In August 1994, the paper abruptly folded when Pratt ran out of steam. “I had to let it go for my own sanity,” says Pratt, who’s a teaching assistant at Byrd Elementary School and a film student at Columbia College. “I was working three jobs, raising a family, and running a paper. I couldn’t keep up.”
Whether K.SO can revive Voices is a matter of debate. The paper still has a little money left in its bank account and a computer. Benkendorf, whom K.SO calls “my man behind the scenes,” will help with the printing, as K.SO and his close friend, a north-side fashion designer named Troy Parham, hustle for ads.
“If K.SO can stay focused and out of trouble, he can do it,” says Parham. “The man knows Cabrini-Green and he knows hip-hop like no one I’ve ever seen.”
At the risk of sounding immodest, K.SO concurs. “I could fill up the whole paper with negative shit–shoot-ups, people getting held up at stores–but that’s not what we’re gonna be about,” he says. “There’s too much negativity already in Cabrini. The paper’s gonna be full of positive stories. Say, for instance, a student who’s been suspended several times makes the honor roll; we can write about that so the whole community feels proud.”
But he also will run stories, poems, and songs by residents that describe hard lives and dangerous times. There is, he says, a difference between telling it straight and glorifying violence. “It’s not negative if it’s factual,” says K.SO. “Something that’s negative is throwing a murder or violence into the light and glorifying it, which is what the media does all the time. Something that’s factual is being stated. Something negative would be the hard-core, B.S. rap that these teenyboppers think is the law of the land, which is polluting their minds. It’s the difference between a rapper who states a fact and a rapper who boasts about committing murder.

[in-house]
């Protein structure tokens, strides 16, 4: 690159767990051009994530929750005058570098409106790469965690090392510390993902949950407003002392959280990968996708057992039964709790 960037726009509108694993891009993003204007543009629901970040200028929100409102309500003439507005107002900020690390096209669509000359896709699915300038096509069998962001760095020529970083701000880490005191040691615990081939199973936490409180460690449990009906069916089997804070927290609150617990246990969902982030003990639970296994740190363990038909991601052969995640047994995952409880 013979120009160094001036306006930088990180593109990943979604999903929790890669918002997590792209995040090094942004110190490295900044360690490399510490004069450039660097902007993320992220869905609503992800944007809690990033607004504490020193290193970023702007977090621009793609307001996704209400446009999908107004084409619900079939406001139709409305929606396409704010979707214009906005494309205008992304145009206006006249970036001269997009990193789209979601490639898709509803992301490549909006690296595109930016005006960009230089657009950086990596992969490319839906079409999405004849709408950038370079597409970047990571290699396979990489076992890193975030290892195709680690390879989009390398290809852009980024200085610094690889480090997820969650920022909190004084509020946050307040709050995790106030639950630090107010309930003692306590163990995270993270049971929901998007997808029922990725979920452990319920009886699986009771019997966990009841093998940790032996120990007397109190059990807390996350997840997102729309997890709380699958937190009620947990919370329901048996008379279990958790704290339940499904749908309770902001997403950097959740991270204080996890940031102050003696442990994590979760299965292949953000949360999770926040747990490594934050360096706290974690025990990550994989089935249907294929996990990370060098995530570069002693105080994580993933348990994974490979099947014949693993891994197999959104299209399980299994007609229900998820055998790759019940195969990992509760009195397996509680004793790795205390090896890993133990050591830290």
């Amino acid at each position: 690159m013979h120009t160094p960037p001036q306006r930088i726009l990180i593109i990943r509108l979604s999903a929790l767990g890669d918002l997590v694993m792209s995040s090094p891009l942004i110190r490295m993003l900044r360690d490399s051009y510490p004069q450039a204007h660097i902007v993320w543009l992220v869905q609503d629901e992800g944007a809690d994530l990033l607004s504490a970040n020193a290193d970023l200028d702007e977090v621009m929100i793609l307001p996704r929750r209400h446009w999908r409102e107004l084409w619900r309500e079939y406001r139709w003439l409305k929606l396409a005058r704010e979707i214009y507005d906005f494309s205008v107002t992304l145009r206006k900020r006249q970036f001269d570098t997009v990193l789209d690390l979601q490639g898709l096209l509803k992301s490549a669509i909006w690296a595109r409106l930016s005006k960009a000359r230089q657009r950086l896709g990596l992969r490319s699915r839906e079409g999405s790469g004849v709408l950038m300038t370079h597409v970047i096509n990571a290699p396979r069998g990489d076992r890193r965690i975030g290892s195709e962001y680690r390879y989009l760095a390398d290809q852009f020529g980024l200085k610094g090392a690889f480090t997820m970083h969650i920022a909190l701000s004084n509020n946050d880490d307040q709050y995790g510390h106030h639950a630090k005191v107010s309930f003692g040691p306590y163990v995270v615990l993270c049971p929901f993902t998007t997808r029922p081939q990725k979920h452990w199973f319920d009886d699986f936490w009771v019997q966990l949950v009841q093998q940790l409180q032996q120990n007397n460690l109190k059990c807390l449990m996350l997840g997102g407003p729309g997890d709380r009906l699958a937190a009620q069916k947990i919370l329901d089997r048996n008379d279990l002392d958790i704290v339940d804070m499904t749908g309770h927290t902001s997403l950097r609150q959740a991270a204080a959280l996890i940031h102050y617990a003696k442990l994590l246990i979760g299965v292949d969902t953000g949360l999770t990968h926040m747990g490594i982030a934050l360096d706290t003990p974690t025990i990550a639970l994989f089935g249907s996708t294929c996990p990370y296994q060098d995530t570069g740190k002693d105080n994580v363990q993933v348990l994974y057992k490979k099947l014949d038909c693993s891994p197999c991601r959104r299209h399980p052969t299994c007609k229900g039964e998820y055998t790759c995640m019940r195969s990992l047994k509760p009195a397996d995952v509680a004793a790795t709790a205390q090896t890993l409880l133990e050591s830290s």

Residents are rooting for the paper to succeed. On a recent walk around Cabrini, K.SO was stopped and greeted with handshakes, hugs, and offers of good luck. One man, Rapper Blue, recently released from prison, said he wanted to launch his musical career. K.SO urged him to write for the paper.
Other residents said the need for an independent voice out of Cabrini has never been more important, now that HUD has begun tearing down vacant high-rises. “People have to stay aware,” says Joe Peery, coordinator for Demicco Youth Services, a local group. “The only reason they built Cabrini was to have low-wage workers next to the low-wage jobs. Now those jobs are gone so they want to clear us away. The Gold Coast’s closing in and developers want this land. If K.SO can help keep the community informed, more power to him.”
Art accompanying story in printed newspaper (not available in this archive): photo/Jon Randolph.